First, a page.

by Christy Bieber | Jan. 29, 2021
Thinking of borrowing to buy a home? Mortgage rates fell on Jan. 29, 2021.
On Jan. 29, 2021, mortgage rates were down. If you're considering buying a home, it's important to understand how rates are trending. Here's what you need to know about average mortgage interest rates as the month draws to a close.
|Mortgage Type||Today's Interest Rate|
|30-year fixed mortgage||2.800%|
|20-year fixed mortgage||2.611%|
|15-year fixed mortgage||2.208%|
The average 30-year mortgage rate today is 2.800%, down .008% from yesterday's average of 2.808%. A loan at today's average rate would come with a monthly principal and interest payment of $411 per $100,000 borrowed. Over the life of the loan, your total interest costs would add up to $47,922 per $100,000 borrowed.
The average 20-year mortgage rate today is 2.611%, down 0.001% from yesterday's average of 2.612%. At today's average rate, the monthly principal and interest payment would add up to $535 per $100,000 in mortgage debt. During your entire loan repayment period, you'd pay total interest costs of $28,478 per $100,000 borrowed.
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Both your interest rate and repayment timeline play a huge role in the amount you'll pay for your mortgage each month and over time. A 20-year loan has a slightly lower interest rate than a 30-year mortgage but has a shorter repayment timeline. Monthly payments are higher as a result, but total interest costs are lower.
The average 15-year mortgage rate today is 2.208%, down 0.039% from yesterday's average of 2.247%. If you borrow at today's average rate, you'd have a monthly principal and interest payment of $653 per $100,000 borrowed. Total interest costs would be $17,564 per $100,000 in mortgage debt over the life of the loan.
Because of the lower interest rate and very short repayment timeline, a 15-year mortgage comes at a far lower cost than the 30-year or 20-year loan options. Monthly payments, however, are much higher.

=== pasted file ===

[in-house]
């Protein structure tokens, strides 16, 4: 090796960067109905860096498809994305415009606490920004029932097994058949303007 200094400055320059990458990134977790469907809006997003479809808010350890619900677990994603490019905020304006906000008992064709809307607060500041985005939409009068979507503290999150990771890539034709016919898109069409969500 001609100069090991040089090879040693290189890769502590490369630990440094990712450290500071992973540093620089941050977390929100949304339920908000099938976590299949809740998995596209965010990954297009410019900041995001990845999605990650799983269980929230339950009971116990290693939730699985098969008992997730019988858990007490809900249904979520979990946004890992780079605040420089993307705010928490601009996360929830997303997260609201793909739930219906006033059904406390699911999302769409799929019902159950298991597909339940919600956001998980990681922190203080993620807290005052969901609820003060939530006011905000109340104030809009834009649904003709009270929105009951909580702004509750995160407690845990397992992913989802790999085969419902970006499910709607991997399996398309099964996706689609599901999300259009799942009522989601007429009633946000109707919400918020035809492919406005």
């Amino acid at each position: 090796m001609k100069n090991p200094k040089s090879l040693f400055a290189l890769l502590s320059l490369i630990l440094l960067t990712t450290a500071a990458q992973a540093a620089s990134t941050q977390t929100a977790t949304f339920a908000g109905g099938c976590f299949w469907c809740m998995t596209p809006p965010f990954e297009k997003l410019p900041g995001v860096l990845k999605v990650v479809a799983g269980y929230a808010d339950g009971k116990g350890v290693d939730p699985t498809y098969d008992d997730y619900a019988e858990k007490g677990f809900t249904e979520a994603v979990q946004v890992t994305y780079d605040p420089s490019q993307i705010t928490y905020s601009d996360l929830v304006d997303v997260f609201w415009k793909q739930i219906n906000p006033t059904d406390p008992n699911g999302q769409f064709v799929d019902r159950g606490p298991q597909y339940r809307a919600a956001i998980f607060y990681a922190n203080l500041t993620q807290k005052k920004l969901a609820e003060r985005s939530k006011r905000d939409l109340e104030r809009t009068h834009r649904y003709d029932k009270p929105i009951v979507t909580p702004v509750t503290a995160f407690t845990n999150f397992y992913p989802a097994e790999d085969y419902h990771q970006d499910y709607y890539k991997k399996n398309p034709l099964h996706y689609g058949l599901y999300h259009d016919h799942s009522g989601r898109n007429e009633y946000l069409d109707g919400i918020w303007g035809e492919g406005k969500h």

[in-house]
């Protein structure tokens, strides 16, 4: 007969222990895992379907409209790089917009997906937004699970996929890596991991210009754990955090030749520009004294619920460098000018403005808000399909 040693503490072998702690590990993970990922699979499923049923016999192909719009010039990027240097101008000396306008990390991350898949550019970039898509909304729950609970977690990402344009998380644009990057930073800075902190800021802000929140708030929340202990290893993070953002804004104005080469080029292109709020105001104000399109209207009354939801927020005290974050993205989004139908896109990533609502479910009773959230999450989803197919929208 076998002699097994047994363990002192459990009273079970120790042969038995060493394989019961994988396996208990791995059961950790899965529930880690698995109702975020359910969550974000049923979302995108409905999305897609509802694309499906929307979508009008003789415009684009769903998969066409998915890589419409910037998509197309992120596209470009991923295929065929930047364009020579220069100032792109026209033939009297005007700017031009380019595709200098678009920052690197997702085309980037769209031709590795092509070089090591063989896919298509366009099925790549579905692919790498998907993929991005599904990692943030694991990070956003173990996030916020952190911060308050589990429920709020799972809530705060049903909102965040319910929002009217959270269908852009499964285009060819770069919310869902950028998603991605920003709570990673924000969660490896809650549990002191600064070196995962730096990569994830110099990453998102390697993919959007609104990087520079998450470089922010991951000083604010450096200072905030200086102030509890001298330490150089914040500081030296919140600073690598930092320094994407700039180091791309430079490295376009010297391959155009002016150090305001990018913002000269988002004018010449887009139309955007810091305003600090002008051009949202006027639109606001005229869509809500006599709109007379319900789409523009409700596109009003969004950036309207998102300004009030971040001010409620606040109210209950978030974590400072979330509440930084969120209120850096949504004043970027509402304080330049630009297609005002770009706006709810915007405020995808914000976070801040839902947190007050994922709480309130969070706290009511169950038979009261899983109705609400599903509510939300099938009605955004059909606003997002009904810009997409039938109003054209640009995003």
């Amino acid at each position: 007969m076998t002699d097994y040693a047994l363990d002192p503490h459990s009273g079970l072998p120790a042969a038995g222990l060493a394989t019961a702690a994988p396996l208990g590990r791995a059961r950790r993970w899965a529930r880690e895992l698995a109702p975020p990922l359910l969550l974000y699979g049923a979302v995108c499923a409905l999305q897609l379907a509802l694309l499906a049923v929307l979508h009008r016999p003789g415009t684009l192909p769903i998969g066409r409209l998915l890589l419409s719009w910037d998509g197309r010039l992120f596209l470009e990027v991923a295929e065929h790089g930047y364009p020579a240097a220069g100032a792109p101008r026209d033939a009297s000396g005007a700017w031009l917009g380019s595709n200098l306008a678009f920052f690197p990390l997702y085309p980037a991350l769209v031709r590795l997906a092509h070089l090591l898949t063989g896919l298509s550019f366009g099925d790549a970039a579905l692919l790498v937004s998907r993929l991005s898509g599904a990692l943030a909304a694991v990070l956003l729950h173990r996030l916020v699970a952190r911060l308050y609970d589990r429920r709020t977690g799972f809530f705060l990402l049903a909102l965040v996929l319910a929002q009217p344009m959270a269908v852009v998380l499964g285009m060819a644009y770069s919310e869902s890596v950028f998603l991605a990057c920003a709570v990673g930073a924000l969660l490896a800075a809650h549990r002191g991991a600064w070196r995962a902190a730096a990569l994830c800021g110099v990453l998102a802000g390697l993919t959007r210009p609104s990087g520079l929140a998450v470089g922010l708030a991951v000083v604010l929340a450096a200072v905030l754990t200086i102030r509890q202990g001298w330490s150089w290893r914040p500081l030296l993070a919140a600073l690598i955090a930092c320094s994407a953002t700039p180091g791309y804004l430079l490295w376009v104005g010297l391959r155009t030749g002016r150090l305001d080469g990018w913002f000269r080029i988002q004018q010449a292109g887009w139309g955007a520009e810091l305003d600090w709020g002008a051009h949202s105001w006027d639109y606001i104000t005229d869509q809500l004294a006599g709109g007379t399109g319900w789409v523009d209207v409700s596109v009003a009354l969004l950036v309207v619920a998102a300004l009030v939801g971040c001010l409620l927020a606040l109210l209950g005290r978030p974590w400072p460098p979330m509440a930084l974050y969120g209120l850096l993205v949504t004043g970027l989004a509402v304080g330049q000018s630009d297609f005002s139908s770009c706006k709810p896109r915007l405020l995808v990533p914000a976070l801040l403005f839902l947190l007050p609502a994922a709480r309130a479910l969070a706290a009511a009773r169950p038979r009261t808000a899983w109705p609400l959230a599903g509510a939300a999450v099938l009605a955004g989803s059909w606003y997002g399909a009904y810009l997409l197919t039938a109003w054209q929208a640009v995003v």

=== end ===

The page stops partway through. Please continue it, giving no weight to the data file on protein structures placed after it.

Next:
The average 5/1 ARM rate is 3.184%, down 0.002% from yesterday's average of 3.186%. ARMs aren't a good loan choice right now due to the fact that starting interest rates are already above the average rates on fixed-rate alternatives. These rates will almost inevitably go up even more once they begin adjusting, since rates are near record lows now.
A mortgage rate lock guarantees you a certain interest rate for a specified period of time -- usually 30 days, but you may be able to secure your rate for up to 60 days. You'll generally pay a fee to lock in your mortgage rate, but that way, you're protected in case rates climb between now and when you actually close on your mortgage.
If you plan to close on your home within the next 30 days, then it pays to lock in your mortgage rate based on today's rates -- especially since they're so competitive. But if your closing is more than 30 days away, you may want to choose a floating rate lock instead for what will usually be a higher fee, but one that could save you money in the long run. A floating rate lock lets you secure a lower rate on your mortgage if rates fall prior to your closing, and while today's rates are still quite low, we don't know if rates will go up or down over the next few months. As such, it pays to:
To find out what rates are available to you, compare rates from at least three of the best mortgage lenders before locking in.
Chances are, interest rates won't stay put at multi-decade lows for much longer. That's why taking action today is crucial, whether you're wanting to refinance and cut your mortgage payment or you're ready to pull the trigger on a new home purchase.
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